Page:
Wednesday 23 Jul

Manmade Objects - Monuments

No one wants to be forgotten; everyone wants some sort of legacy, a mark they leave behind as they exit this life for whatever lies beyond.

And for as long as there has been death, there have been monuments — whether austere or understated, abstract or concrete, prominent or tucked away in private — erected by the ones they loved to assure that remembrance, at least for a time.
07/15/2014 | Comments 0

Admirals - Amidst the Blue

Sometimes it helps to not be very good.

Some of the best albums and artists were born out of happy accidents owed to varying degrees of early suckage — the perfect note or chord for a song found by missing the one you are aiming for, failed mimicry of an idol bearing something entirely new and great instead.

07/09/2014 | Comments 0

Kierston White - Don't Write Love Songs

The Tequila Songbirds have become just as beloved as about any group around these parts. And how could they not?

Featuring a revolving cast of the Sooner State’s most badass female performers, it’s a power hour of some of the best songwriting coming out of central Oklahoma. Sure, they might not technically be family, but they are clearly a band of sisters all the same, bonded by the same brand of whiskey running through their veins.

07/01/2014 | Comments 0

Depth & Current - Dysrhythmia

"Overproduced" is a term thrown around all too indiscreetly nowadays, usually applied when the thing that sticks out about a song or album is how it sounds rather than how it is constructed. Yet some of the most compelling albums ever crafted embodied a certain aesthetic that was just as skillfully and meticulously put together as any Bob Dylan or Miles Davis record — which is to say production is as crucial to our enjoyment of music as much as anything else; it's also the most overlooked.
06/24/2014 | Comments 0

Weak Knees - “IceBevo”

Indie rock has been in a good place as of late. Not caring about being cool is the new cool, and a couple of dudes on guitar, bass and drums can make catchy, earworm songs without being armed to the gills with computer software and vintage synthesizers.
06/17/2014 | Comments 0
Home · Articles · Music · Music · Pop. punk

Pop. punk

NYC-based cyberpunks Pop. 1280 are inspired by all the bad music out there.

Joshua Boydston November 6th, 2013

Pop. 1280 with Esoterik and Weeping Martyr
8 p.m. Saturday
The Conservatory
8911 N. Western Ave.

Guitarist Ivan Lip and singer Chris Bug — the two figureheads behind New York act Pop. 1280 — formed a band for the right reason: They hated almost everything and everyone around them.

“We didn’t like many bands in New York City or in general, really,” Lip said. “There’s so many things going on, and everyone is in a band now. There’s a lot of stuff going on that seems pointless, and we were being subjected to it. It was kind of painful. That might be the biggest influence: all the bad stuff out there.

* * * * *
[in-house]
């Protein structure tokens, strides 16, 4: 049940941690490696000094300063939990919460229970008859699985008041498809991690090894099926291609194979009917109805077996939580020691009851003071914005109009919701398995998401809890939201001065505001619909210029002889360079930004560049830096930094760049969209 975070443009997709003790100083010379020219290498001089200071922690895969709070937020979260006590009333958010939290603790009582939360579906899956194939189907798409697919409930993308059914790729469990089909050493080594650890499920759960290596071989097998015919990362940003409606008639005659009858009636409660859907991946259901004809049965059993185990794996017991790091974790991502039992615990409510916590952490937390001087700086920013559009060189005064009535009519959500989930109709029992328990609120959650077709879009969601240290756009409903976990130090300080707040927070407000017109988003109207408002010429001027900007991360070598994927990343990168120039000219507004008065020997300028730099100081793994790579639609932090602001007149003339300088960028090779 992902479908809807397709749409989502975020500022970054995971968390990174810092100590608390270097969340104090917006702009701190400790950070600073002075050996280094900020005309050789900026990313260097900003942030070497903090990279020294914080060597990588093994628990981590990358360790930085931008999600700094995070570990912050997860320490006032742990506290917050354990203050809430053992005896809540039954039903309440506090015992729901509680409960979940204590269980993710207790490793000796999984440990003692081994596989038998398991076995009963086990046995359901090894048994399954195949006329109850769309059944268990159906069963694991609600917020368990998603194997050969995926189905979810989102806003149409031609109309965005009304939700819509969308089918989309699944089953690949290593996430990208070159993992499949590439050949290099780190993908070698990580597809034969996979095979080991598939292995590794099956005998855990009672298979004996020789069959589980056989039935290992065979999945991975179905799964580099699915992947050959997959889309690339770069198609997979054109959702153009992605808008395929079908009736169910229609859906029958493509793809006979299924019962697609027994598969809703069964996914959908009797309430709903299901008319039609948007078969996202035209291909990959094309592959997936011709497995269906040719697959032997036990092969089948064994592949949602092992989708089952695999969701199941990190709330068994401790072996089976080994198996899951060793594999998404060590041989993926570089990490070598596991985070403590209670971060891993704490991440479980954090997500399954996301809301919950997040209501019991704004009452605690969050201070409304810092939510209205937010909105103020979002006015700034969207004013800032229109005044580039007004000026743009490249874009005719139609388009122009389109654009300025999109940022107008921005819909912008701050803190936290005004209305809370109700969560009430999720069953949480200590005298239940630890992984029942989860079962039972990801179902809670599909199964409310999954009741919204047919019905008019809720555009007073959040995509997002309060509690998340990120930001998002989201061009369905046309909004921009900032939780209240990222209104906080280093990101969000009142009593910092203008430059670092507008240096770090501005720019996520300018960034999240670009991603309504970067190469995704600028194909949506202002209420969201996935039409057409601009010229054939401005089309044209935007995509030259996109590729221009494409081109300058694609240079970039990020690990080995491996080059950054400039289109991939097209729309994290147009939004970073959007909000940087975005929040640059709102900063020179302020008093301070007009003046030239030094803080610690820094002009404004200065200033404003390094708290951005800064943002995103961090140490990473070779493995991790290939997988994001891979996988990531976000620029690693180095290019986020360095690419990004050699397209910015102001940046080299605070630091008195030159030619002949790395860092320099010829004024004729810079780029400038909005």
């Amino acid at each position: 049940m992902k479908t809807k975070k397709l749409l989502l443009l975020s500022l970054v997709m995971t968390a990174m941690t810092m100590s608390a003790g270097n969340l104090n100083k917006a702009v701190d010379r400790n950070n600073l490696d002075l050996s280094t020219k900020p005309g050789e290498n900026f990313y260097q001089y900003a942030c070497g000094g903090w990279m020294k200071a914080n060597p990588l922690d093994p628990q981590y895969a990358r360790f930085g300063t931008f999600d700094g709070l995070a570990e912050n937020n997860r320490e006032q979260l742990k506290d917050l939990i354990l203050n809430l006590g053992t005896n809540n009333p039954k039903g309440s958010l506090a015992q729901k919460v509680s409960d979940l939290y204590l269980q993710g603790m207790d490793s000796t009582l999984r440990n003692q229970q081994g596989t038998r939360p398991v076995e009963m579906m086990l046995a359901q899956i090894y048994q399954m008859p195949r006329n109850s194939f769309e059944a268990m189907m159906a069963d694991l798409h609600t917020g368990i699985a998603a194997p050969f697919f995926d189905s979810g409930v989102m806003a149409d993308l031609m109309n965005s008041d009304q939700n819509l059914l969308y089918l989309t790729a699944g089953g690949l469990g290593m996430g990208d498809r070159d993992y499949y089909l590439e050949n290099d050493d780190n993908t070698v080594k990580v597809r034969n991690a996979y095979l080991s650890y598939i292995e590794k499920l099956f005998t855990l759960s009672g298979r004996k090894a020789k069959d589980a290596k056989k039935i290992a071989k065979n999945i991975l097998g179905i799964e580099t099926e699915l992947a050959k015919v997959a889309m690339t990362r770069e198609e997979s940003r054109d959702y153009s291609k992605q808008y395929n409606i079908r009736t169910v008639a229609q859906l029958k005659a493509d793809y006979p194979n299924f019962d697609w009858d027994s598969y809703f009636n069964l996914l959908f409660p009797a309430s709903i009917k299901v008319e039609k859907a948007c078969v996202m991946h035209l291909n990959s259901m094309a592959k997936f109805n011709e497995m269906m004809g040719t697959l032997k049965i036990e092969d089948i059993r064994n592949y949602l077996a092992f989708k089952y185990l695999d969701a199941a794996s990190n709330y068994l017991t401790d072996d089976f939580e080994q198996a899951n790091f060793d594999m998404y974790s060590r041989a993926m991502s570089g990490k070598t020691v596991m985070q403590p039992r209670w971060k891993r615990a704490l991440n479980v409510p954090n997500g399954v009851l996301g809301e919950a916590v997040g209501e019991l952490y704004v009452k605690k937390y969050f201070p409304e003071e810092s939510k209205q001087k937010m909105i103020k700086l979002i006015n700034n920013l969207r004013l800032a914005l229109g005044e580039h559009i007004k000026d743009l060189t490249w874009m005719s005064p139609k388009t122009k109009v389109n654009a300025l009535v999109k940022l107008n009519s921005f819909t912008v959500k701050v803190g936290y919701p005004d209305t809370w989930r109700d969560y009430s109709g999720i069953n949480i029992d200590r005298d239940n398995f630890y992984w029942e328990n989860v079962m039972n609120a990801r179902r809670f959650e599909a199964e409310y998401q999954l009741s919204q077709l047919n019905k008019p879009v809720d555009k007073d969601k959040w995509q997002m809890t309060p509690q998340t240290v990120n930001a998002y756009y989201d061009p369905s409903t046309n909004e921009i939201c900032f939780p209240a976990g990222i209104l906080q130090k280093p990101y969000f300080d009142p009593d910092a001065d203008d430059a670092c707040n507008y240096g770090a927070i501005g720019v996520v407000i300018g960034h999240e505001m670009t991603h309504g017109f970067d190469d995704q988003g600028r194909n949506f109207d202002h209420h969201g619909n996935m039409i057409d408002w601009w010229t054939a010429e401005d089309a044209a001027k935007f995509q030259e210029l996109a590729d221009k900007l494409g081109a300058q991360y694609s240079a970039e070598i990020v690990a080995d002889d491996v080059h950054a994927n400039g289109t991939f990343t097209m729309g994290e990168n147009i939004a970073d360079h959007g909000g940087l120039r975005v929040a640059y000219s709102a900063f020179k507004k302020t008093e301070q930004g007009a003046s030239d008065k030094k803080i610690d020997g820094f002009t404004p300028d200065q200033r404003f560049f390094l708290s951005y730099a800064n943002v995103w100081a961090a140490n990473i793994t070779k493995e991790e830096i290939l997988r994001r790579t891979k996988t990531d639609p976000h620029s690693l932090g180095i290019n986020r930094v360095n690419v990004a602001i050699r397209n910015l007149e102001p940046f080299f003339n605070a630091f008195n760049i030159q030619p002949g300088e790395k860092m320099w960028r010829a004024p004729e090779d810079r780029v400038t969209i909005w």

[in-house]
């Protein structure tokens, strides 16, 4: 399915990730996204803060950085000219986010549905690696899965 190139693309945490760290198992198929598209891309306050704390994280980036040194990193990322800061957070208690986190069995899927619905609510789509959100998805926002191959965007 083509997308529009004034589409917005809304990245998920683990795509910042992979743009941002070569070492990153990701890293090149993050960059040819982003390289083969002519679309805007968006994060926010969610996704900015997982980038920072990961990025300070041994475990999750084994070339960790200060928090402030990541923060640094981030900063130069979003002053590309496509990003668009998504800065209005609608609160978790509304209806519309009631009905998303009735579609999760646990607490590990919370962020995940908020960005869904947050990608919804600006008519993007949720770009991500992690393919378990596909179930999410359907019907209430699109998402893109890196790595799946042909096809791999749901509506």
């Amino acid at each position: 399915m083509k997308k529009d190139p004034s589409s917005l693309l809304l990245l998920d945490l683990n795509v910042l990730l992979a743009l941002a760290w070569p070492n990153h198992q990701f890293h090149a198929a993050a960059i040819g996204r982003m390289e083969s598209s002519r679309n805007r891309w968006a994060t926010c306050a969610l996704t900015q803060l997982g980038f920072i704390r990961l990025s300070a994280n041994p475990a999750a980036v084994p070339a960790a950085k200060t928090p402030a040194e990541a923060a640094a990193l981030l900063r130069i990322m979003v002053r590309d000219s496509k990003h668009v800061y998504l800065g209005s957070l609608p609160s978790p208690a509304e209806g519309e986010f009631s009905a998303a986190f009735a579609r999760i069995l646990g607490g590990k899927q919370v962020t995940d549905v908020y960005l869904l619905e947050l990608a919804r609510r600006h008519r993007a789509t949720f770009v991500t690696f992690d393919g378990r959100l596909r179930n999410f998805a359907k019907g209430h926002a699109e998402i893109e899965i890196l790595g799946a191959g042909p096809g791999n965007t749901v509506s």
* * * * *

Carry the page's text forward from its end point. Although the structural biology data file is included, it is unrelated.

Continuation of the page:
We thought we could do something that would at least be interesting and funny, as well as real, energetic and sad — everything wrapped up together.”

There’s a great deal of anger, angst and frustration behind the relentlessly loud and confrontational no-wave and post-hardcore songs Pop. 1280 has made its name with thus far. But to deride the guys as nihilist goths would be unfair; much satire bubbles below the surface, like Ministry meets Stephen Colbert.

“Life is kind of sick and dark, but it’s also kind of funny,” Lip said. “You can get freaked out by really heavy stuff and stuff that’s just weird that you have to laugh over and try not to get upset about.”

The four-piece found the perfect home in Sacred Bones Records (Zola Jesus, The Men), which embraced the outfit’s dark but humorous tunes found in its 2012 full-length debut, The Horror, and Pop. 1280’s latest, Imps of Perversion. The latter was recorded by legendary producer Martin Bisi (Sonic Youth, Swans) and hit shelves in August.

“Our instinct is to react against the things that came before us, and this record is kind of a reaction against the previous one,” Lip said. “The last record was purposefully rushed. It was improvised and blown-out by design to sound as shitty as possible. This one was not like that. It was much more written and toured-with prior, and it made for a more cohesive experience.”

The band is currently on a West Coast run, which includes Saturday’s stop at The Conservatory, in support of Imps of Perversion, which Lip is quick to state is Pop. 1280’s proudest effort to date.

“It sounds like a record, from the first chord through the last bit of feedback. It sounds like a complete statement where there’s sonic similarities and songs that reference each other,” he said. “I don’t like the term ‘schizophrenic,’ but some of our other records have been more over the place. This is something we hadn’t done before, and it just flows so well.”

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